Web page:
Last Tuesday, Google lost a significant copyright case that could cost it big. This lawsuit could change how companies create software development.
Appeals in court dictated that Google violated copyright laws as it used Oracle’s open-source Java software in the making of Android’s platform back in 2009. The battle has been going on for eight years between the two companies.
Back in 2010, Oracle brought its case against Google, saying that two of their patents on their Java software was infringed on by Android. Java is a far-reaching programming language that powers anything from phones to websites.
During a trial in 2012, the jury decided that there was no need for protection of Java under copyright law. Then, in 2014, an appeals court overturned the ruling. They raised a question about whether or not Google’s use of the API by Oracle violated copyright law.
Yet another jury in 2016 concluded that Google’s use of Oracle’s APIs was legal under copyright law’s fair use doctrine. This doctrine allows the unrestrained use of copyrighted materials for certain circumstances. However, on March 27, when Oracle appealed the decision, a judge took their side.
Oracle could ask for more money from Google thanks to this week’s court ruling for this lawsuit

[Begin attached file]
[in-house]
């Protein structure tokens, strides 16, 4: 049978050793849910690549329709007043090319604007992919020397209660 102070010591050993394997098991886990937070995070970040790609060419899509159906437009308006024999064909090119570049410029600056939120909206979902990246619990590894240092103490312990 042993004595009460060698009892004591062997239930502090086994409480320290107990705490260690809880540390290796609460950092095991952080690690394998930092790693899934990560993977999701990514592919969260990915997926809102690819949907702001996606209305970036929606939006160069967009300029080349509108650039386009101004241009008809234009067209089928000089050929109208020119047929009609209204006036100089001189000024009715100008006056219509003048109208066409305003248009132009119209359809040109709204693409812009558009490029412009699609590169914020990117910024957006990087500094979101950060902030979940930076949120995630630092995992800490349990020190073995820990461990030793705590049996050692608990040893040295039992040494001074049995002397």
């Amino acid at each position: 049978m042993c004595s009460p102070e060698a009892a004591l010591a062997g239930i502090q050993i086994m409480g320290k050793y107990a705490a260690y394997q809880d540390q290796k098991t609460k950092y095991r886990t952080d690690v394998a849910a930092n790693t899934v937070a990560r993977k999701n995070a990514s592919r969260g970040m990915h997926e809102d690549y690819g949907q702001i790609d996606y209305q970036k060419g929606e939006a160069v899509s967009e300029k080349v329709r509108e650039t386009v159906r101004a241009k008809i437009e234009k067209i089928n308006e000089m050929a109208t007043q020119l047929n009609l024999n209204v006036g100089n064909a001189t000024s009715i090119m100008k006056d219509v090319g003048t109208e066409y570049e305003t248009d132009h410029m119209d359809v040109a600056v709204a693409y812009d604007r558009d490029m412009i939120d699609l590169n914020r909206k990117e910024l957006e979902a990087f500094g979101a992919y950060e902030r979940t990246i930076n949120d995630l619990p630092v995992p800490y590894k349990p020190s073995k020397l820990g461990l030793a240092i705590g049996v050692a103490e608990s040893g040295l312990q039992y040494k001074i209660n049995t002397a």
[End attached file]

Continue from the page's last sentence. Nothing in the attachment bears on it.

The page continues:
During a statement on Tuesday, Oracle stated that the recent decision would protect both creators and consumers. Google commented that they are weighing their options. They expressed their disappointment on the court decision, stating that the ruling will make apps and other digital services more expensive for users.
Soon, another court is to decide the amount that Google owes in damages to Oracle.
Back in 2016, Oracle was looking to get around $9 billion from this lawsuit. However, because APIs are now much more widespread, Google could have to pay more. Christopher Carani, a law professor, and partner with McAndrews, Held and Malloy, stated that the numbers could be staggering for this case.
Google won’t be the only company to suffer from this decision. There are many others that rely on open-source software for the development of their own platforms. The ruling on Tuesday means that companies will now have to pay for the licensing of specific software or develop their own.
Carani was also quoted saying how much this is going to change how software is developed on a global scale.